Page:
From the Trenches: But I already gave consent!

Many developers are migrating their integrations from basic authentication to OAuth2.0 for its security benefits and to stay compliant with Docusign’s API requirements. (Check out Larry’s Blog post regarding OAuth2.0 - October 2022: OAuth 2.0 required for all Docusign API applications).

An important step of OAuth 2.0 is having the user grant consent for the integration to make API calls. Users may experience the following error message after granting consent and attempting to retrieve an access token: "Consent required". This can be a frustrating error to come across when you know that you have granted consent using the consent URL and are logging in using the correct email address.

Why can’t I grant consent?

The cause of this behavior is not that consent is not working; it’s either that the user has multiple Docusign memberships with different Docusign accounts or the scopes in the consent URL do not align with the scopes the application requires. Let’s address the mismatched scopes first.

When granting consent, you specify the authentication scopes the user allows for the integration. It is imperative that the user grants consent for the same scopes that the application will need. For example, if your application uses JWT for authentication and impersonation, you will need to grant consent for the integration to use the impersonation scope. If you do not add impersonation to the consent scopes, you will end up with the “Consent required” error.

The second cause of this error is not as straightforward. As you may be aware, a user can have a membership with many different Docusign accounts. Let’s say, for example, there are two Docusign accounts; account_a and account_b. Both accounts can send a membership invite to a user with the email:

If the user,, uses the same password for each account, they will be able to switch between accounts within the Docusign Web Portal and grant consent for integrations without error. This is because the user will have one unique user ID.

Two accounts, one userId

If the user creates two different passwords for account_a and account_b, then this will cause Docusign to create two user IDs associated with the email: one for each account. This can cause potential issues if the user wants to grant consent for an integration using account_a, but instead they provide the password used for account_b. Then consent will be granted, but for the incorrect user ID.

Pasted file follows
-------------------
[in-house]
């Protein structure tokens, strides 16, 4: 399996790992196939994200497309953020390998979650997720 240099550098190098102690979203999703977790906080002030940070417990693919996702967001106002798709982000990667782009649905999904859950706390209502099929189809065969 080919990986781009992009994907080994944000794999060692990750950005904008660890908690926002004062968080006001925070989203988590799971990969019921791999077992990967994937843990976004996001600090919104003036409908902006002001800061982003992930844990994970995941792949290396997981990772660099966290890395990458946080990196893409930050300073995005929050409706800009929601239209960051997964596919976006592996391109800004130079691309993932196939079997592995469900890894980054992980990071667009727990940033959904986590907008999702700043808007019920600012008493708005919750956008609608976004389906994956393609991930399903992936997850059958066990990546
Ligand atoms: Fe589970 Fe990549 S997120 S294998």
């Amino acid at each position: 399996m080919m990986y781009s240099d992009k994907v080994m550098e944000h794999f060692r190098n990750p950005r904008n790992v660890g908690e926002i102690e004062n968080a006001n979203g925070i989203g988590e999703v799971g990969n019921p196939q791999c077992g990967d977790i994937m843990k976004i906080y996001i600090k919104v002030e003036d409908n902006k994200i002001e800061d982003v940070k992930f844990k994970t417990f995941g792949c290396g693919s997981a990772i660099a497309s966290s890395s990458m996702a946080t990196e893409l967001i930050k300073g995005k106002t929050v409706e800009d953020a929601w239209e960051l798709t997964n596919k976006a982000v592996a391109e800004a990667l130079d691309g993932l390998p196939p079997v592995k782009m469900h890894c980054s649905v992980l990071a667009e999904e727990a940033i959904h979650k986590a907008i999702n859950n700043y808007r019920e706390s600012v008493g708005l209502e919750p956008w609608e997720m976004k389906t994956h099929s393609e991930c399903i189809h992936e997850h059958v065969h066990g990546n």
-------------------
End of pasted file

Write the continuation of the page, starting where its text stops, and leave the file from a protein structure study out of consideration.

Two accounts, two userIDs

This is when the user will experience the error introduced at the beginning: they have already granted consent, but the integration is running into consent errors when requesting an access token.

How can I make sure my users are using the correct password?

Now that you understand the cause of this error, you can move towards resolving the issue. To resolve this error, the user must use the correct password for the desired account when granting consent. This can be confirmed by following the steps outlined below:

  1. If the user does not know their password for the desired account, they must request an admin on the account to reset their password.
  2. As an admin you can log into the Docusign Web Portal and navigate to Settings > USERS AND GROUPS/Users, locate the user, and then select ACTIONS > Reset Password..
  3. Once the user receives the email to reset their password, instruct them to make a unique password.
  4. After the user resets their password, attempt to grant consent again, making sure to use this new password they have created.
  5. Now that consent has been granted for the correct userID, attempt to retrieve an accessToken for authentication.

As a helpful tip, you can recommend the user to use the same password for each Docusign account. This will avoid any confusion in the future, as the user will now have one userID associated with their email address. If a user has memberships with different accounts, they will be prompted to choose which account they will want to grant consent for. Make sure to choose the account that you want to link to the integration.


OAuth2.0 can seem confusing at times with consent errors being thrown regardless of whether the user has already granted consent using their email. In this example, it’s good to remind yourself of the tried and true methods of troubleshooting, reset the user’s password, and try again!

Troubleshooting error codes can sometimes be not so intuitive; if you ever need clarification, feel free to reach out to our Support team and open up a case. I, or anyone on my team, will be happy to assist.

Additional resources

Hunter Wiegand
Hunter Wiegand
Developer Support Engineer